Hosea 7:13
Woe unto them! for they have fled from me: destruction unto them! because they have transgressed against me: though I have redeemed them, yet they have spoken lies against me.
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(13) Fled.—The word thus translated is used of the wandering flight of birds, and arises naturally out of the images employed in Hosea 7:11-12.

(13) Though I have redeemed.—Should be, Though I would fain redeem them: an impressive picture of all the insults to longsuffering Divine love.

Hosea 7:13-14. Wo unto them, &c. — These are words both of menace and lamentation. The prophet at once foretels and bewails their miseries. For they have fled from me — As if it had not been enough that they at first left my government, temple, and worship, they have gone still further from me by their sinful and idolatrous courses. Destruction unto them — The ruin of their country and commonwealth will be the consequence of their apostacy. Because they have transgressed against me — Rebelliously cast off my authority and laws. Though I have redeemed them, yet they have spoken lies, &c. — Though I delivered them from the Egyptians, and afforded them many other signal deliverances, yet they have not given me true glory, but have likened me to golden calves, and other images. Idolatry is frequently called in Scripture a lie, because it gives false representations of things; attributing power, &c., to things which, in their own nature, have no such power, or representing the Deity by forms which he is in no way like; therefore it was, properly speaking, changing the truth and glory of God into a lie, or, speaking lies against him. They also belied his corrections, as if not deserved; they belied the good which God had done them, as if it were too little, or not done by him, but by their idols. And they have not cried unto me, when they howled, &c. — When they bemoaned their calamities, as sick men bewail themselves upon their beds of sickness; yet they did not call upon me heartily and sincerely. They assemble, &c., for corn and wine, and they rebel, &c. — When they assemble themselves to deprecate a famine, they still retain the same disobedient temper toward me.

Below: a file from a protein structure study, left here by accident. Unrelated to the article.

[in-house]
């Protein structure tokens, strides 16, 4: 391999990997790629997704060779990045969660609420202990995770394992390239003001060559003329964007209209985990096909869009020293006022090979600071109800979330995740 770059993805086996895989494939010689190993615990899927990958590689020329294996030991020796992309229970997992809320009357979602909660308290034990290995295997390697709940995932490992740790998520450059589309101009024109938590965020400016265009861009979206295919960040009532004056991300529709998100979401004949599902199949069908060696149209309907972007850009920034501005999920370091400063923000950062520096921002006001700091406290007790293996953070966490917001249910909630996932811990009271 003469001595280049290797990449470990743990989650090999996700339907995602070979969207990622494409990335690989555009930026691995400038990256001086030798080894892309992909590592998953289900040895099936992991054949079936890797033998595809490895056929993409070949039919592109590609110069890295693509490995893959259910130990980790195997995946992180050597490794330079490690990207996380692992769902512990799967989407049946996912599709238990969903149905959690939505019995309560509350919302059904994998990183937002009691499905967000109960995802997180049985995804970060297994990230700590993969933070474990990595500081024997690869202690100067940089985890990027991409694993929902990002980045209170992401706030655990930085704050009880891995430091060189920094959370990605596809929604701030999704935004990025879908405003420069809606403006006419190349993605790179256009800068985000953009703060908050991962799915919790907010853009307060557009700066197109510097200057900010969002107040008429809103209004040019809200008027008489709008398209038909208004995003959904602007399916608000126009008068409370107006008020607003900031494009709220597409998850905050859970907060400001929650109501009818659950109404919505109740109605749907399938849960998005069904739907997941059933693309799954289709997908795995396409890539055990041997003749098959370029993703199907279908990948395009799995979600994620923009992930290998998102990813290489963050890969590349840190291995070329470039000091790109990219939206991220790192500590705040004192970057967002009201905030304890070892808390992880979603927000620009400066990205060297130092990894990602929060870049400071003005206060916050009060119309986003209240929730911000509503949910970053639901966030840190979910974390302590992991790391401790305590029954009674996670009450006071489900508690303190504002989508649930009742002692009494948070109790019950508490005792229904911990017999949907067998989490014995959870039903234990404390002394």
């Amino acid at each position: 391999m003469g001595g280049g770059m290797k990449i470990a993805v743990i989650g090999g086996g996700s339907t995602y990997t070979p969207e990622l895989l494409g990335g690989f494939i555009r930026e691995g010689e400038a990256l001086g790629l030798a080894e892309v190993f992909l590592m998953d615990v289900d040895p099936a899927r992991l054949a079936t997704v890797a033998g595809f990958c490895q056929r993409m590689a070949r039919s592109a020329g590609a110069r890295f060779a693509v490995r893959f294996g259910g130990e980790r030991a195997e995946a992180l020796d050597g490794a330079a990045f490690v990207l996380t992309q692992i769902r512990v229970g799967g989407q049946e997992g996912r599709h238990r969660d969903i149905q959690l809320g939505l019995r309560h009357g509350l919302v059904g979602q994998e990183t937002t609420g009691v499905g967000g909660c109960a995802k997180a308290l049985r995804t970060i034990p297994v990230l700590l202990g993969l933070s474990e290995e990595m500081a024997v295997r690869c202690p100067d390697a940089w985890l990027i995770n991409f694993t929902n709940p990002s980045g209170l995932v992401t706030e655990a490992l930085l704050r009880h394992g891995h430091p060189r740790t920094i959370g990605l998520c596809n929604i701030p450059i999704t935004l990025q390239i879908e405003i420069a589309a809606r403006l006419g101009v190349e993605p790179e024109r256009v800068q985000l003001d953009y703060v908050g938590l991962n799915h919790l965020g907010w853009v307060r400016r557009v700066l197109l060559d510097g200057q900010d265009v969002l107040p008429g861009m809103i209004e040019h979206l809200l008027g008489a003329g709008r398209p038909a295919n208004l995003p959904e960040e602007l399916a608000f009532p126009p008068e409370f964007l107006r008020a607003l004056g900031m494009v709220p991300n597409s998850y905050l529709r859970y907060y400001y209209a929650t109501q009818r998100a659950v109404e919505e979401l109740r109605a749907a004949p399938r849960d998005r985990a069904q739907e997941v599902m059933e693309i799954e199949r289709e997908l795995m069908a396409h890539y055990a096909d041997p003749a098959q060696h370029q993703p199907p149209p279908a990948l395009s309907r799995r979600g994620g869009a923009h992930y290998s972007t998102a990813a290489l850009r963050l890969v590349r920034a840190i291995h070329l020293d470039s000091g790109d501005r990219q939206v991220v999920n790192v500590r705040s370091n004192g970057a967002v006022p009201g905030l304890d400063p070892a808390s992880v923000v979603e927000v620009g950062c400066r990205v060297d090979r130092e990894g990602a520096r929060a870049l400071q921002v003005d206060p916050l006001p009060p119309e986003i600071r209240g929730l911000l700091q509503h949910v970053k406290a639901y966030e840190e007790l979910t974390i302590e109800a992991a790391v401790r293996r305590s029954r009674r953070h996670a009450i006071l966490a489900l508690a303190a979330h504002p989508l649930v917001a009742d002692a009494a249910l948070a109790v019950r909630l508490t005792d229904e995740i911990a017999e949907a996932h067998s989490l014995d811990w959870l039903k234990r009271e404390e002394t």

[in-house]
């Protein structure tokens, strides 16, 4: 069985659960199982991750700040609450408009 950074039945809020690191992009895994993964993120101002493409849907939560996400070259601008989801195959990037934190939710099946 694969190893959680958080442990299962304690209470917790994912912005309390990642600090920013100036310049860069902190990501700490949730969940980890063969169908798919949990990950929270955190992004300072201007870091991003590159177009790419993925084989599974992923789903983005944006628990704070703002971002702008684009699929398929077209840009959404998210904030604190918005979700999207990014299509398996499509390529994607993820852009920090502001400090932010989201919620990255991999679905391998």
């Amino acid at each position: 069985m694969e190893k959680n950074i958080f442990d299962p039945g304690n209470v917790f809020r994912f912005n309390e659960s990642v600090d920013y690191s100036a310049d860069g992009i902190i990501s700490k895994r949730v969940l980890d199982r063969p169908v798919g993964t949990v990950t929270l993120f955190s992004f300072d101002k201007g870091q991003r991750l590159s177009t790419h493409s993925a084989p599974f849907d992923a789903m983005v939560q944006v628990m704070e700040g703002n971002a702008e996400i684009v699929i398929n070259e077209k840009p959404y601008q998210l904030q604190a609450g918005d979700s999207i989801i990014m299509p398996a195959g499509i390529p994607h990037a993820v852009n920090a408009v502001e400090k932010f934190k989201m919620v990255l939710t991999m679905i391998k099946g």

7:8-16 Israel was as a cake not turned, half burnt and half dough, none of it fit for use; a mixture of idolatry and of the worship of Jehovah. There were tokens of approaching ruin, as grey hairs are of old age, but they noticed them not. The pride which leads to break the law of God leads to self-flattery. The mercy and grace of God are the only refuge to which obstinate sinners never think of fleeing. Though they may howl forth their terrors in the form of prayers, they seldom cry to God with their hearts. Even their prayers for earthly mercies only seek fuel for their lusts. Their turning from one sect, sentiment, form, or vice, to another, still leaves them far short of Christ and holiness. Such are we by nature. And such shall we prove if left to ourselves. Create in us a clean heart, O God, and renew a right spirit within us.Woe unto them, for they have fled from Me - The threatening rises in severity, as did the measure of their sin. Whereas "Salvation belonged to God" Psalm 3:8 alone, and they only "abide under His shadow" Psalm 91:1-2, who make Him their "refuge, woe" must needs come on them, who leave Him. "They forsake their own mercy" Jonah 2:8. "Woe" they draw upon themselves, who forget God; how much more then they, who willfully and with a high hand transgress against Him! "Destruction unto them, for they have transgressed against Me." To be separated from God is the source of all evils; it is the "pain of loss" of God's presence, in hell; but "destruction" is more than this; it is everlasting death.